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An unpredictable articling year

Even so, some traditions must endure.

Working late with coffee

I completed my articles at Bennett Jones in Calgary during the pandemic, starting in September 2020 and ending in June 2021. The only term which comes close to describing this period of my life is "unpredictable."

Like most articling students, the demands of the job are such that I could not make plans outside of work with any degree of certainty. Outside the walls of the firm, however, everyone I knew was facing a similarly unpredictable year, only one they had not applied for. The merry-go-round of pandemic-related restrictions, lock-downs, quarantines and closures left everyone in a constant state of uncertainty and flux. I struggle to differentiate between the unpredictable year I planned for and that which was served up by the pandemic.  A case in point is my harrowing tale of making the firm's 2020 Articling Student Holiday Video, an annual event, taking place in a pandemic.

The legal profession has a tradition of asking articling students to entertain their colleagues at the annual holiday party. Apparently, in the olden days, articling students would prepare and perform live skits. I am told that thankfully, in the early 2000s the format had shifted to video and are a success if they're clever and funny. Articling students' existence at the margins of a law firm is part of what makes these videos funny, pointed, and revealing, at their best.

These dynamics appeared for us to be heightened as it felt like a lot was riding on the video, and perhaps it was. In the fall of 2020, several lawyers tried to lessen our isolation by taking us out from time to time, but this abruptly ended with the lockdown of late 2020. In fact, the final day of filming for the video took place on what would end up being our last day in the office of 2020 and for several months into 2021. We felt that this video was our best chance to transmit our character and collective sense of humour –our personhood – to our colleagues. As an articling student, it can be difficult to know what you are being judged for, and it is easy to elide the personal with the professional when your experience is strictly virtual.

I am told that students in non-pandemic years, collectively, record a few hundred hours to the video, between script-writing, casting, rehearsing, videography, and editing. At my firm, most groups begin their articles in June and work on the video throughout the summer and fall. Due to our delayed start date and restrictions on gatherings,  our student group incorrectly assumed that we were off the hook and the video would not be going ahead. This was not the case.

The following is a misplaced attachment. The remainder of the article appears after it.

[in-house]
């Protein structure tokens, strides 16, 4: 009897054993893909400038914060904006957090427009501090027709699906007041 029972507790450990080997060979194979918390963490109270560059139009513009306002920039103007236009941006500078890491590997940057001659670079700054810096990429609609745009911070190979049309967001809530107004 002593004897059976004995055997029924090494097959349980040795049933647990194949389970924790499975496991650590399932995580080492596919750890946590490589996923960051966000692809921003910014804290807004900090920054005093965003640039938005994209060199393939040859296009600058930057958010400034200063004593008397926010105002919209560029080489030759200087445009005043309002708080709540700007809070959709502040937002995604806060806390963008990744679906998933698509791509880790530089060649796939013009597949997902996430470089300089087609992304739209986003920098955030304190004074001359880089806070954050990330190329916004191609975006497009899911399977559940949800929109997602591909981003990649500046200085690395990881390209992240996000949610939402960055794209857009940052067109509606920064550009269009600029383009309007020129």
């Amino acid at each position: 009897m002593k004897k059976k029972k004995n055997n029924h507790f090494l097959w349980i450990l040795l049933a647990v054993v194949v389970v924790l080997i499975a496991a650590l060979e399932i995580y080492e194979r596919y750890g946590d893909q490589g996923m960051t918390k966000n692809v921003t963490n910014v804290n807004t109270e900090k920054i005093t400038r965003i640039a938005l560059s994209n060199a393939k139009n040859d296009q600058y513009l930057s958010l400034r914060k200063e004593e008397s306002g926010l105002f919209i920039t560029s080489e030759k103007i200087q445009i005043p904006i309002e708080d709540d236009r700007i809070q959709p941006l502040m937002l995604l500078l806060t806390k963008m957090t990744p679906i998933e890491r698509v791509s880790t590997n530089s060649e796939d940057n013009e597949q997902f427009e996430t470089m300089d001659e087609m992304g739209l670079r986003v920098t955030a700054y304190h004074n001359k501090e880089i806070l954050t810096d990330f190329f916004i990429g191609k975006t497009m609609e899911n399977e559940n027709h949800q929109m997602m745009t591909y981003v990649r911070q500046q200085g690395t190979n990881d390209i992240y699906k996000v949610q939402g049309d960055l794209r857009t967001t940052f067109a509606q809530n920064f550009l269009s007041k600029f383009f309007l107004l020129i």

In October it was decided there would be a virtual holiday celebration which would debut the firm's 2020 Articling Students Holiday Video. Making the video was great fun, but it wasn’t free of logistical challenges. We crammed months of planning into six short weeks, while also attending to our "real" work.

We found humour behind these pandemic-related challenges by recreating scenes of children crashing virtual meetings, poking fun at the office soda-water shortage, covering pandemic fashion trends and even sending an intrepid reporter to explore the deserted halls of the abandoned Bankers Hall.   The video reads as an honest portrait of the time. It was broadcast at the firm's virtual holiday party and all reports suggest it was a success.  As there was no live audience, we were spared any awkward silence when a joke did not land and we laughed at ourselves with every zinger lobbed.

While seemingly gratuitous at the time, it was a privilege to carry on this time-honoured tradition. While the pandemic made the planning and execution of the video unpredictable, it was one small thing that the pandemic did not take from us. I could not recount how many late nights or weekends I lost during my article year, but I can tell you the name of every individual who went above and beyond to make the video happen and I cherish the memories made.